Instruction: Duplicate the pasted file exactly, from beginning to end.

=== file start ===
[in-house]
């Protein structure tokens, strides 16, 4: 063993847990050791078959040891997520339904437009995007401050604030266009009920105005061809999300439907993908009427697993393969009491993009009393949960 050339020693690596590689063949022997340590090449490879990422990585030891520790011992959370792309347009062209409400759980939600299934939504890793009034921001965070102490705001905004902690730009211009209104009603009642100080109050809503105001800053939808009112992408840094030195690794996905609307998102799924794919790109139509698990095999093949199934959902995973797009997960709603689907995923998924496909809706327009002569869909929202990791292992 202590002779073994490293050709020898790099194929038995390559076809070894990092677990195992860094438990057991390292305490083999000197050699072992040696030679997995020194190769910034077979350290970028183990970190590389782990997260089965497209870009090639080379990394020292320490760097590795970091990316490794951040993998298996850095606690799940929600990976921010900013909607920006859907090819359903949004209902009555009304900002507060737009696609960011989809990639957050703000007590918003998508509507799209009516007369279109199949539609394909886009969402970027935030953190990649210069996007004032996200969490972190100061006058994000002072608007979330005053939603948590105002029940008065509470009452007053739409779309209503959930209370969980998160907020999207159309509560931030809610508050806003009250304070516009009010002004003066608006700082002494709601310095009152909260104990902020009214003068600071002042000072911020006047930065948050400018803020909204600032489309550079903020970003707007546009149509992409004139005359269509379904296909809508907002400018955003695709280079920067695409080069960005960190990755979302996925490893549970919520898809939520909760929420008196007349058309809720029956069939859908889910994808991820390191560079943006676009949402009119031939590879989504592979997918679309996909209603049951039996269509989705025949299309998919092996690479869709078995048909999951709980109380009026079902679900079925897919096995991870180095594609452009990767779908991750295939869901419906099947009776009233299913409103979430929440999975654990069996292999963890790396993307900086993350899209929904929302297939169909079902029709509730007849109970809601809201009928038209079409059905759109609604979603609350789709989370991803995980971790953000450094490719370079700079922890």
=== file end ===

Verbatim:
[in-house]
């Protein structure tokens, strides 16, 4: 063993847990050791078959040891997520339904437009995007401050604030266009009920105005061809999300439907993908009427697993393969009491993009009393949960 050339020693690596590689063949022997340590090449490879990422990585030891520790011992959370792309347009062209409400759980939600299934939504890793009034921001965070102490705001905004902690730009211009209104009603009642100080109050809503105001800053939808009112992408840094030195690794996905609307998102799924794919790109139509698990095999093949199934959902995973797009997960709603689907995923998924496909809706327009002569869909929202990791292992 202590002779073994490293050709020898790099194929038995390559076809070894990092677990195992860094438990057991390292305490083999000197050699072992040696030679997995020194190769910034077979350290970028183990970190590389782990997260089965497209870009090639080379990394020292320490760097590795970091990316490794951040993998298996850095606690799940929600990976921010900013909607920006859907090819359903949004209902009555009304900002507060737009696609960011989809990639957050703000007590918003998508509507799209009516007369279109199949539609394909886009969402970027935030953190990649210069996007004032996200969490972190100061006058994000002072608007979330005053939603948590105002029940008065509470009452007053739409779309209503959930209370969980998160907020999207159309509560931030809610508050806003009250304070516009009010002004003066608006700082002494709601310095009152909260104990902020009214003068600071002042000072911020006047930065948050400018803020909204600032489309550079903020970003707007546009149509992409004139005359269509379904296909809508907002400018955003695709280079920067695409080069960005960190990755979302996925490893549970919520898809939520909760929420008196007349058309809720029956069939859908889910994808991820390191560079943006676009949402009119031939590879989504592979997918679309996909209603049951039996269509989705025949299309998919092996690479869709078995048909999951709980109380009026079902679900079925897919096995991870180095594609452009990767779908991750295939869901419906099947009776009233299913409103979430929440999975654990069996292999963890790396993307900086993350899209929904929302297939169909079902029709509730007849109970809601809201009928038209079409059905759109609604979603609350789709989370991803995980971790953000450094490719370079700079922890």